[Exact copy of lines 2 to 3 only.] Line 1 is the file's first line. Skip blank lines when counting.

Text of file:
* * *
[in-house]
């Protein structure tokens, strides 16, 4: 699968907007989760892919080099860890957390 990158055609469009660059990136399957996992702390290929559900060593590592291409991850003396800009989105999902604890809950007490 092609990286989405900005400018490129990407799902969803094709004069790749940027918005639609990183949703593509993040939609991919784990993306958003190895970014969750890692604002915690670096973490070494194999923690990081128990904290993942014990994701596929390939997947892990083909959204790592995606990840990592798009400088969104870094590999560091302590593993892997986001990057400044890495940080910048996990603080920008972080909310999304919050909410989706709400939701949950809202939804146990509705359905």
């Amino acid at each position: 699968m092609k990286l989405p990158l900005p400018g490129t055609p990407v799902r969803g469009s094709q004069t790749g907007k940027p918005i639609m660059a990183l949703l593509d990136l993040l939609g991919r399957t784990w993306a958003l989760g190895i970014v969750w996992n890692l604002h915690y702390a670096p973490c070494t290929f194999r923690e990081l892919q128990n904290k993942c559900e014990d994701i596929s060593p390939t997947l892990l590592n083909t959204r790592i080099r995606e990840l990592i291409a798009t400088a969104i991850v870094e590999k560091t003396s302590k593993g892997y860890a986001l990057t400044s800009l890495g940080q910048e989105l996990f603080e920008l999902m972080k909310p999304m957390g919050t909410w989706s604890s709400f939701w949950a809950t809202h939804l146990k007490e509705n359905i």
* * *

């Protein structure tokens, strides 16, 4: 699968907007989760892919080099860890957390 990158055609469009660059990136399957996992702390290929559900060593590592291409991850003396800009989105999902604890809950007490 092609990286989405900005400018490129990407799902969803094709004069790749940027918005639609990183949703593509993040939609991919784990993306958003190895970014969750890692604002915690670096973490070494194999923690990081128990904290993942014990994701596929390939997947892990083909959204790592995606990840990592798009400088969104870094590999560091302590593993892997986001990057400044890495940080910048996990603080920008972080909310999304919050909410989706709400939701949950809202939804146990509705359905």
């Amino acid at each position: 699968m092609k990286l989405p990158l900005p400018g490129t055609p990407v799902r969803g469009s094709q004069t790749g907007k940027p918005i639609m660059a990183l949703l593509d990136l993040l939609g991919r399957t784990w993306a958003l989760g190895i970014v969750w996992n890692l604002h915690y702390a670096p973490c070494t290929f194999r923690e990081l892919q128990n904290k993942c559900e014990d994701i596929s060593p390939t997947l892990l590592n083909t959204r790592i080099r995606e990840l990592i291409a798009t400088a969104i991850v870094e590999k560091t003396s302590k593993g892997y860890a986001l990057t400044s800009l890495g940080q910048e989105l996990f603080e920008l999902m972080k909310p999304m957390g919050t909410w989706s604890s709400f939701w949950a809950t809202h939804l146990k007490e509705n359905i």